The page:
Raptor A Day

When I was in Arkansas in December, the first thing I heard when I got out of the car at the research station was a pair of barred owls hooting a duet. The next two days I saw and heard barred owls. I decided to make it a personal goal during the ivory-bill search to experience at least one barred owl a day. I succeeded. The bird in the photo is one that showed up right outside the main trailer the day before we left. These guys were as common as red-tailed hawks.

The experience reminded me of about four years ago I had a New Year's Goal to try and see at least one (wild) raptor a day. I had noticed that almost daily on my way to work I would see a peregrine falcon or red-tailed hawk. Of course there was also the usual Cooper's hawk in the neighborhood or the occasional kestrel patrolling the area. I figured, how hard could it be? The first year I tried it, I completely forgot about my goal until January 3--oops, must have partied too hard that New Year's Eve. The second year I got off to a good start and then one day in early February I forgot about my goal until after sunset and was too lazy to go out and look for a great horned owl when it was negative 7 degrees. Then I kind of put it off for a couple of years, because in the winter we have only eight hours of daylight, and it was hard to manage the goal around my hours at the bird store and such limited daylight.

This year I am inspired to try it again. I have more schedule flexibility and the opportunity to see some really nifty raptors in my travels, so I have decided to give it a go. Also, since I'm in the habit of updating the blog on a regular basis, I can incorporate my daily dose of raptors in the entry therefore serving as my reminder.

So, the goal is one wild raptor a day. That means educational birds sitting on my fist--no matter how cool they may be, even if it's a white phase great horned owl-- will not count. Raptors that I pick up injured or that are in a net when hawk trapping will not count. Turkey and black vultures will not count. All others are fair game, I just need to see at least one a day.

I started off rather cocky today and decided to go for one of the three snowy owls that have been seen on a regular basis at the Minneapolis/St. Paul Airport. This morning while getting dressed, Non Birding Bill suggested, "Shall we go out for breakfast and then look for your raptor?" I was surprised to hear NBB actually suggest a birding outing--especially a snowy owl. Last week he informed me that he wasn't that interested in them because he thought for an owl, they weren't very well proportioned. He has nothing against the snowy owl, he just prefers the shape of owls like barn owls to snowy owls. Before anyone decides to send any emails over that statement, let me just say that the fact that NBB knows the difference between a snowy and a barn owl is huge progress. I may soon have to find another moniker for him, he's starting to sound suspiciously like a birder.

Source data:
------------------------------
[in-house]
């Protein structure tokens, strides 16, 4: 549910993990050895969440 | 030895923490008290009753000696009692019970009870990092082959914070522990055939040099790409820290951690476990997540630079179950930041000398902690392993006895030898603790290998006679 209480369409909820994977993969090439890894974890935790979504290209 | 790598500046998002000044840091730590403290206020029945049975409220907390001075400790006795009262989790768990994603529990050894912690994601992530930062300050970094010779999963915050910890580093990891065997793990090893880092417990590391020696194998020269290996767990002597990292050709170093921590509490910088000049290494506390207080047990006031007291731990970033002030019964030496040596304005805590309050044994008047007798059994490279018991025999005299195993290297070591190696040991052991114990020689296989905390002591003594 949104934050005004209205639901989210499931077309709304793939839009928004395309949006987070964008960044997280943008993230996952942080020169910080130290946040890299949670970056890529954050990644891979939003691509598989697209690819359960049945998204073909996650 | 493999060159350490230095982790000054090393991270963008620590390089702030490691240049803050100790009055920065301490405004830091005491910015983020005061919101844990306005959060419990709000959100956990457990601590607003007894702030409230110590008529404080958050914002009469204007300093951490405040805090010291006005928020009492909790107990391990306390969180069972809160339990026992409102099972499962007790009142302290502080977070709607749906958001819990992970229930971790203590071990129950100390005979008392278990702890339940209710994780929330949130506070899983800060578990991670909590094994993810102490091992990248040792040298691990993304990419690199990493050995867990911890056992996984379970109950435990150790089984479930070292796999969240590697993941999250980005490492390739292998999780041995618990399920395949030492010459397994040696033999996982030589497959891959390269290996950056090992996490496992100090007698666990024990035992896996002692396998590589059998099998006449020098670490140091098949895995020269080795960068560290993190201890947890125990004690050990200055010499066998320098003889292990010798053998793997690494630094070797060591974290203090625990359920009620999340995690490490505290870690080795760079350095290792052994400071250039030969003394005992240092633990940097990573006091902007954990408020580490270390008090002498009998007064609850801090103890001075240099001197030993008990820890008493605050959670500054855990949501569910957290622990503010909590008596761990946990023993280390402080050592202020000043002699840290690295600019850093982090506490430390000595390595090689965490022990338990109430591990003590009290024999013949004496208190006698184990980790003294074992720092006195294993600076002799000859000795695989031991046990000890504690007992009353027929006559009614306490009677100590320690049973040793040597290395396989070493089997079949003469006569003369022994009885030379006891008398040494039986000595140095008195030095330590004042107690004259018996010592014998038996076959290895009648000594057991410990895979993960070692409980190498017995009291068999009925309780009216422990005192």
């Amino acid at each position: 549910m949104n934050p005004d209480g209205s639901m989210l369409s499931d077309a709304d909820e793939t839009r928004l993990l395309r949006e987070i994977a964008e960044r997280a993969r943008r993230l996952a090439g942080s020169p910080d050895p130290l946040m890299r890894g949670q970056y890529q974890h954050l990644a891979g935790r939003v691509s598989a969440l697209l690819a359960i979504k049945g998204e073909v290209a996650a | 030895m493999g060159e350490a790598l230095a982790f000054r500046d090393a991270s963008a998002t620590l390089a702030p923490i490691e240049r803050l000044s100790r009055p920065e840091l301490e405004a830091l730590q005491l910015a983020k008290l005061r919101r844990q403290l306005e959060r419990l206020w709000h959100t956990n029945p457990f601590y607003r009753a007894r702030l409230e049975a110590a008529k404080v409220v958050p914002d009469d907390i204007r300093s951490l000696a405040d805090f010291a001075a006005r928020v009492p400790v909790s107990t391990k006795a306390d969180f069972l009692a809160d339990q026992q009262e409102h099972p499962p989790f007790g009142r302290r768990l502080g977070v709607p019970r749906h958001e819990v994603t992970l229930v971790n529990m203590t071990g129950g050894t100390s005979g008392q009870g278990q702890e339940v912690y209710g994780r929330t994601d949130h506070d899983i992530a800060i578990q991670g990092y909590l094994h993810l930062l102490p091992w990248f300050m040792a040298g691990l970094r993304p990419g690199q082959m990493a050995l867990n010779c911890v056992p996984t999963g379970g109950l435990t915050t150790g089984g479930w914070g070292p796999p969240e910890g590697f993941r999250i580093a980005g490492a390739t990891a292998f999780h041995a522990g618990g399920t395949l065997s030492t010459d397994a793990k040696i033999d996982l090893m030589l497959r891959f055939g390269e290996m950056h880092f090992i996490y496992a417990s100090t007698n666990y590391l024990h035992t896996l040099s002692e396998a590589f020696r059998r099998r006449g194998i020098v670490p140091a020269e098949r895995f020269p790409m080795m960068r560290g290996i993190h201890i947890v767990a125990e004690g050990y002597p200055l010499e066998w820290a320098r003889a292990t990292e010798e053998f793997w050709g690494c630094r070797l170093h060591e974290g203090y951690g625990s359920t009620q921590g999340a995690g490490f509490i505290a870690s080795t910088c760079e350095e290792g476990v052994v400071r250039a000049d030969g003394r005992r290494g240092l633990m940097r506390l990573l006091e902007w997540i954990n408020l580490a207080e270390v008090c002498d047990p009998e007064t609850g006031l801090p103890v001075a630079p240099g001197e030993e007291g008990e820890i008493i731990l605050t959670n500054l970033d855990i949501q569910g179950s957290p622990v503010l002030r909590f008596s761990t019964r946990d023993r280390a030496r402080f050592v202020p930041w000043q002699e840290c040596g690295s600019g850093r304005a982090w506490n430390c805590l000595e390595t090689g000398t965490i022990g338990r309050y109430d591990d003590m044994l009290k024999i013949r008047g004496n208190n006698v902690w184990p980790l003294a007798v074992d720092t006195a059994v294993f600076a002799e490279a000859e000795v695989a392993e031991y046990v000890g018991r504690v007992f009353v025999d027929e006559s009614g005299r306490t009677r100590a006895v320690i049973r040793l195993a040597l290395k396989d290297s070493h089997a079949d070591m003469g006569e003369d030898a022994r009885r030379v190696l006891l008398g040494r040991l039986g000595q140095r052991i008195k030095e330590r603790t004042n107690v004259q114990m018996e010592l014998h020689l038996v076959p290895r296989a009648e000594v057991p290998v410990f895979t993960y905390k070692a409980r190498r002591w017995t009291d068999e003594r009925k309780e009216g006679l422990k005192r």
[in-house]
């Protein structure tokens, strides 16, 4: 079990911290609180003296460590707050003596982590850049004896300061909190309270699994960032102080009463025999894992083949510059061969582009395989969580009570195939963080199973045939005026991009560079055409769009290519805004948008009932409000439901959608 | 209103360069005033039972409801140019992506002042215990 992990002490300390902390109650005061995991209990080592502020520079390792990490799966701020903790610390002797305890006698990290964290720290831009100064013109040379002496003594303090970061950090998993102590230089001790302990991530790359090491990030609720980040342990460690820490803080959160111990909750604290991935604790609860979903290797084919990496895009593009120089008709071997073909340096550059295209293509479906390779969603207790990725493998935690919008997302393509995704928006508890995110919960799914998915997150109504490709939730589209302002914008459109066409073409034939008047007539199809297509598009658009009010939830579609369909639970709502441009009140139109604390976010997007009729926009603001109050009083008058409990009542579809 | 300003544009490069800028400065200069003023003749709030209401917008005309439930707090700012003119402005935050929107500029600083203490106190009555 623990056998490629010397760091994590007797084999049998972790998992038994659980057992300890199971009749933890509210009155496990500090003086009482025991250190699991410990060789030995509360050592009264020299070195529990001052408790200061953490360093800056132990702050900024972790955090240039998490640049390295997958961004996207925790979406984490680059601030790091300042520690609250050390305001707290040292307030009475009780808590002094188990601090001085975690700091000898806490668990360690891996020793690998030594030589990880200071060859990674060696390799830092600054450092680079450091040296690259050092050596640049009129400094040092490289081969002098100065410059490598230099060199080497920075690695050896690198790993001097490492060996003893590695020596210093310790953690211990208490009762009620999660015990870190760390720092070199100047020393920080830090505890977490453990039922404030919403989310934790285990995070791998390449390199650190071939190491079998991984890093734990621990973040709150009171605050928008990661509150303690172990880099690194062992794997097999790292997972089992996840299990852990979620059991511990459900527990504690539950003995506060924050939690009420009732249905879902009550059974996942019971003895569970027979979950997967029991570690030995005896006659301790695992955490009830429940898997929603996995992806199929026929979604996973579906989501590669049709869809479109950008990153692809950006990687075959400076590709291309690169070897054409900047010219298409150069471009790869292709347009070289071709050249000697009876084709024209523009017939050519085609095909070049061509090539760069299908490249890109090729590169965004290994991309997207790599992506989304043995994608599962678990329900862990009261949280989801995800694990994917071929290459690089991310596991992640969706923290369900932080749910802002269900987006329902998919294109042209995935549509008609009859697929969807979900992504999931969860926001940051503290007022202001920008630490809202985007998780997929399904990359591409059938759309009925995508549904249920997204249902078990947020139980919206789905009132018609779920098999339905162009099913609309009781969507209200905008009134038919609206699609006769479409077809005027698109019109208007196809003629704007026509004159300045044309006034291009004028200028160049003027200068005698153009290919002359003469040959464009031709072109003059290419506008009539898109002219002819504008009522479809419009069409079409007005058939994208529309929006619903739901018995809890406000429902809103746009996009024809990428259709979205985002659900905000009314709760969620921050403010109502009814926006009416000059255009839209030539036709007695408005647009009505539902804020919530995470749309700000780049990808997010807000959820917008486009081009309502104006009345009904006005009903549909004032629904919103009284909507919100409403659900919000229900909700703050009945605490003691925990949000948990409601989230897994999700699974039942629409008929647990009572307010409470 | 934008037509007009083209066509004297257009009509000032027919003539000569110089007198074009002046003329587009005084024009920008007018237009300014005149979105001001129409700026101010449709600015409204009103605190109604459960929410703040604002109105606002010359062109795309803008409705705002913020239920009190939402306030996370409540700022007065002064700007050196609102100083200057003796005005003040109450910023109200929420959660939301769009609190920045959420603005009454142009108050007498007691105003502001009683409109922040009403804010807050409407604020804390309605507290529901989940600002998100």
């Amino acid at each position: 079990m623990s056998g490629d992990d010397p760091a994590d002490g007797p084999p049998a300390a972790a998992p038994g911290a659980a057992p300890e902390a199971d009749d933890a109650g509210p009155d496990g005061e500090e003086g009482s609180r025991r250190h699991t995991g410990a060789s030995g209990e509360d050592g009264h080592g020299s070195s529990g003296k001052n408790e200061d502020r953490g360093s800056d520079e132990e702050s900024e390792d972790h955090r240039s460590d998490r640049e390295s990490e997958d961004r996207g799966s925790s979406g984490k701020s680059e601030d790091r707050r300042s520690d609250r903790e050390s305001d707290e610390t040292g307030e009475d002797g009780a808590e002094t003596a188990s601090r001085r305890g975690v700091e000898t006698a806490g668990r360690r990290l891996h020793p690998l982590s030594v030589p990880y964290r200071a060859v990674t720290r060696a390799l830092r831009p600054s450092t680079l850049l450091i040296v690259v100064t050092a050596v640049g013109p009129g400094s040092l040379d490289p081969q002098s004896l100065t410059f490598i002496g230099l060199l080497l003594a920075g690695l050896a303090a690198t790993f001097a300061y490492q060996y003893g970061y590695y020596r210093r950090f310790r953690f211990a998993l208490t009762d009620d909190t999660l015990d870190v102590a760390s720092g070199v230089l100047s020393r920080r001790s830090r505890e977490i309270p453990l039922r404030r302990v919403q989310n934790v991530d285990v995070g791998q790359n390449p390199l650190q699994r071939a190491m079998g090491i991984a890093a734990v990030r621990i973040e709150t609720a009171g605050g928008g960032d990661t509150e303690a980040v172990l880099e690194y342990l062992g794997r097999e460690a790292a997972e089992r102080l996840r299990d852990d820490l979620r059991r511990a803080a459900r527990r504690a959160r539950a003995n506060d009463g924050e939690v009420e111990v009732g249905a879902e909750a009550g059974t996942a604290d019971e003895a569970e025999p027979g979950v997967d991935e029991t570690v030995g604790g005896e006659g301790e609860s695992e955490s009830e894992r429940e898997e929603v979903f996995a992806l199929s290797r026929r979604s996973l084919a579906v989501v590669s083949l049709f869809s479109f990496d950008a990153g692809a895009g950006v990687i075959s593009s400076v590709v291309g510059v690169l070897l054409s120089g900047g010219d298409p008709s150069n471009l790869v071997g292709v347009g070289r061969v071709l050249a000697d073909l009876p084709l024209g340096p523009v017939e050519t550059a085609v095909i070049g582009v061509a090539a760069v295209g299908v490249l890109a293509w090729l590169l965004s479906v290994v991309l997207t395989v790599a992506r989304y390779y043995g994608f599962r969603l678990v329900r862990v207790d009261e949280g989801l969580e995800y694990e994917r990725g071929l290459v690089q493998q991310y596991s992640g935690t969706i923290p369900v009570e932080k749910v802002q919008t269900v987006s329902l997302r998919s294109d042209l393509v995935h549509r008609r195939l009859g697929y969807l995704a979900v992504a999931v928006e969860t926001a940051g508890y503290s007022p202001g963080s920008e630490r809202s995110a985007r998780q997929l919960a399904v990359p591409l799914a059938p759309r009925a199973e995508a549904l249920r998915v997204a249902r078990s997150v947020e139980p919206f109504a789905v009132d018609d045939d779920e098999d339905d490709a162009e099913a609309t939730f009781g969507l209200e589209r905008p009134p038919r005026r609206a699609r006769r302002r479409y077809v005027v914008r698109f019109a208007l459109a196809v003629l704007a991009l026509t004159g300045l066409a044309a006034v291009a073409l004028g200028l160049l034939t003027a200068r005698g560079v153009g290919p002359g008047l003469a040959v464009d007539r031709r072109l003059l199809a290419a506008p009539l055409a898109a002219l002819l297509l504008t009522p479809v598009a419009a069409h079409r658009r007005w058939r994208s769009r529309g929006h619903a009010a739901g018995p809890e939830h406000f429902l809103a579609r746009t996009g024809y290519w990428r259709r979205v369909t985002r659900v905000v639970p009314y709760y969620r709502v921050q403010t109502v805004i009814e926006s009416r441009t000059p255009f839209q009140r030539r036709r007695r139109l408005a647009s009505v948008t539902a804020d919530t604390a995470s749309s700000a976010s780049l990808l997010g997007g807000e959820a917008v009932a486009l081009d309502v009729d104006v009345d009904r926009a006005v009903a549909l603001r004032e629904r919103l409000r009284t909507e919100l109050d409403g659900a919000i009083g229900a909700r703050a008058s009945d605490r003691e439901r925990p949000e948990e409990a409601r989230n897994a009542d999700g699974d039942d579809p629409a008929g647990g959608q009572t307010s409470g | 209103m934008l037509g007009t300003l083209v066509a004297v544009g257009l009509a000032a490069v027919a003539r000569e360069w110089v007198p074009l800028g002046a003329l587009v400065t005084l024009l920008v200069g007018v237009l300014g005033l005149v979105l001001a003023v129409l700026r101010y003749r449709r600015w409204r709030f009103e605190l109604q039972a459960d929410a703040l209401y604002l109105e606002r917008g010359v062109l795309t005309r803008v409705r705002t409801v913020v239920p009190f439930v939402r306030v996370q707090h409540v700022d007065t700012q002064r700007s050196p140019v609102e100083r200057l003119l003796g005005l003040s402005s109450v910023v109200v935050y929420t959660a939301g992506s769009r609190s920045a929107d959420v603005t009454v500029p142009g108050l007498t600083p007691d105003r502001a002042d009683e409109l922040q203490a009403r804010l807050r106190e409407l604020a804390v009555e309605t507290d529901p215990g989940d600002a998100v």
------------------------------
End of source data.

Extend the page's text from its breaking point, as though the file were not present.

Anyway, we had a New Year's Breakfast, headed to the airport and found oodles of birders but no snowy owl (I have to say airport security has been VERY tolerant of all the birders who ignore the "No Parking" signs or the signs that warn to stay away at least six feet from the fence). We weren't having much luck and I wasn't too put out at first, because I had already seen a snowy at the airport a couple of weeks ago and I figured that it would only be a matter of five minutes before we saw one of the other usual raptors that hang out there like a red-tailed hawk, kestrel or peregrine falcon. After twenty minutes, we didn't see anything. I decided to head onto the highway where a raptor can easily be found. Sure enough, after only two miles going east on 494 I found a red-tail perched on the driver's side of the car--then the flood gates opened--there was a immature bald eagle, there was another red-tail, etc.

After we got the raptor we went to watch King Kong at the Mall of America--not my first choice for a movie theater but we were so close to the area and the movie was getting ready to start. It wasn't bad, although sometimes I get the sense that Peter Jackson tries to work in every ending idea he has into an ending and it can go a little long. Overall, we enjoyed it and glad we saw it as a matinee. I did give a snort when I heard a loon call on King Kong's island. NBB leaned over and whispered, "Hey, maybe it's a giant killer loon." He's so clever!

When the movie finished I told NBB that I didn't see much in the way of a body of water that would support a regular sized loon, much less a giant killer loon--except the ocean, and that would have meant they were migratory loons and loons are not supposed to call when they are out to sea. To which NBB retorted, "Oh, but you have no problem with dinosaurs running around all over the place?" NBB also threw in, "You women are all the same." Adding in a mock female voice, "Oh, I know he's killed a bunch of people but he took me ice skating so he can't be that bad. You just don't understand him like I do. Please, don't kill him."